What has been your proudest moment as a teacher so far?
Some of my proudest moments as a teacher is seeing the growth in my students during the end of the year concerts. A few years ago, I had a student who experienced anxiety when she first started as a beginner violinist in third grade. When she became anxious, she would have a difficult time continuing to play. However, by the end of her 5th grade year, she was able to perform a solo that she composed by herself on stage at the spring concert. I will never forget that moment and will always remember how far she had come!

What surprised you the most when you first started teaching?
During my first year, I was surprised that being a music teacher was less about teaching music, but more about being a presence in the school community. I think most music educators would agree that our formal education has prepared us for all the musical aspects of the job, such as conducting and ear training. However, between the hundreds of students we teach and the many performances in front of parents, administrators, and the community, being a music teacher is such a public role in a school environment. Because of this, I believe that we have a responsibility to be leaders and advocates for our students.

How do you keep students engaged and interested?
I keep my students engaged by creating goals or opportunities for them to look forward to as musicians. In a normal school year, my students would perform at music festivals and other public events outside of school, in addition to our regular concerts. This often helps motivate students to improve on their instruments. This year, I had to be more creative. My students performed in both video and audio recordings that were shared with their families, played for the morning announcements, and participated in virtual solo festivals.

What is an aspect of being a teacher that you think most people outside the profession don’t know or fully understand?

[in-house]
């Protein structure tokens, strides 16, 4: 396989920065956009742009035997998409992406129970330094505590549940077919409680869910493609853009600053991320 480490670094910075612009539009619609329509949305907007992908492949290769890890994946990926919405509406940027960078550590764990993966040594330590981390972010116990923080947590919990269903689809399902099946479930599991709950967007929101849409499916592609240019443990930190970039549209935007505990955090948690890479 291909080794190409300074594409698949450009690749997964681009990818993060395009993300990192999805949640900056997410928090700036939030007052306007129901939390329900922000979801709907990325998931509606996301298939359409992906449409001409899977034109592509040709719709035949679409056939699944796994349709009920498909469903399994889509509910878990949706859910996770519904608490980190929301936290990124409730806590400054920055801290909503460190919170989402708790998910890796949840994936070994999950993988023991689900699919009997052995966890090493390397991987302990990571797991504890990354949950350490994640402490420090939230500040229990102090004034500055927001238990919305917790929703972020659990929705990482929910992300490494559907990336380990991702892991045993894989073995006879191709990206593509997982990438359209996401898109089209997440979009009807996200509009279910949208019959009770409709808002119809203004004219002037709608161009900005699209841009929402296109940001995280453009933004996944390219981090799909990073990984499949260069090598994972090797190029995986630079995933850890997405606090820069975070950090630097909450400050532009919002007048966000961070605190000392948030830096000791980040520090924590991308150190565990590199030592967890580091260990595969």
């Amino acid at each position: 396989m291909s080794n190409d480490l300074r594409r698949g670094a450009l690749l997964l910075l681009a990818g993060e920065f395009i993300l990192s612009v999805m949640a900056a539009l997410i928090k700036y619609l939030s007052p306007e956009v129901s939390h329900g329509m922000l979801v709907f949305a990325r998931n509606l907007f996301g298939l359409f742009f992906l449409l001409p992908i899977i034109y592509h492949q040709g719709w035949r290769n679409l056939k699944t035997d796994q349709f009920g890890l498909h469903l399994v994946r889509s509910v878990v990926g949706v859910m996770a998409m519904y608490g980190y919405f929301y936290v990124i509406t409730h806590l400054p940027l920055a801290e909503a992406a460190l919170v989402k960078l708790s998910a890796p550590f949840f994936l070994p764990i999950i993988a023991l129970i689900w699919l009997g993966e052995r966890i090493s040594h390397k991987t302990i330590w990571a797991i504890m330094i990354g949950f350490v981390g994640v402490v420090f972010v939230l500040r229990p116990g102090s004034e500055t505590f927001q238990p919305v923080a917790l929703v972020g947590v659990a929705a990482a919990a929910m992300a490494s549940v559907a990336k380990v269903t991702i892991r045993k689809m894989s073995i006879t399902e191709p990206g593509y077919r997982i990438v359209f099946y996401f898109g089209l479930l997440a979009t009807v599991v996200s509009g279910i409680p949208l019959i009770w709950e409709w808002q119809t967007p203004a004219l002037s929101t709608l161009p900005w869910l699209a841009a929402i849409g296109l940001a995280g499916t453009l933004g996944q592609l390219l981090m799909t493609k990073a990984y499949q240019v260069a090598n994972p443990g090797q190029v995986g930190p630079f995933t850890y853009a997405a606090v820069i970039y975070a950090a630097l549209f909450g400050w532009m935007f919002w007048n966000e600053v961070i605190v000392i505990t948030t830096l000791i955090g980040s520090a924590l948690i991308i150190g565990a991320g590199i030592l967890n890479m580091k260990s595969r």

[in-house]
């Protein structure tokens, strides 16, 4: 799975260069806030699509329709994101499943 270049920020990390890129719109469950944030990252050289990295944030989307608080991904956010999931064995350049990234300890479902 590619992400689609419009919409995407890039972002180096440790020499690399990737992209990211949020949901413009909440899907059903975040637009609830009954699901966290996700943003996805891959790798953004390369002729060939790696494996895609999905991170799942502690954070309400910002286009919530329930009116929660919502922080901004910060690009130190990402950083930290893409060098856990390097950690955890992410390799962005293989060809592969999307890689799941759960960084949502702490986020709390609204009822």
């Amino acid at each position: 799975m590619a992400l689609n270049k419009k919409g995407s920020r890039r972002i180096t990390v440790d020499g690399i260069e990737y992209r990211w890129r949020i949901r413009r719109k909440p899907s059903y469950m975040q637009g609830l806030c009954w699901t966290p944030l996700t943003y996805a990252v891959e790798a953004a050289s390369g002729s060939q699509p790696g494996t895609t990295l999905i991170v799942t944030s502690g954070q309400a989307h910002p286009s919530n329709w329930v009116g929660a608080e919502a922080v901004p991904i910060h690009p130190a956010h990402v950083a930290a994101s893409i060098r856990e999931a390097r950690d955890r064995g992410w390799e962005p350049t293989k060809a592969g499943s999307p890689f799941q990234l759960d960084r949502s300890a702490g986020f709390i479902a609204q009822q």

I think one thing most people do not realize is that teachers often see a side of their students that their parents may not see at home. As a music teacher especially, I see so much growth in my students during the years I have them in elementary orchestra. I see my students struggle as they learn new techniques, but I also see them be brave enough to try something challenging in front of their peers. I see them deal with frustration and adversity, but then I also see them feel that confidence when they finally master a skill. This is the most rewarding part of being a teacher!

What advice do you have for aspiring teachers?
My biggest piece of advice for aspiring teachers is that the most important thing you can plan for is to plan on being flexible. I think this year especially has shown teachers that we must be adaptable - almost everything we were so used to doing as teachers had to be modified in some way. As educators, we need to continually learn and adapt, so that we can grow within our craft of teaching.

What is the most important thing you hope a student takes away from your class?
I hope that my students can use music as the universal language that brings us all together. In my classroom, I try to create an environment where my students have a sense of belonging and feel like they are part of a family. I believe the best part of performing music is creating it with others. If I can make that experience happen for my students, I know they can continue to be kind and thoughtful individuals to themselves and everyone around them.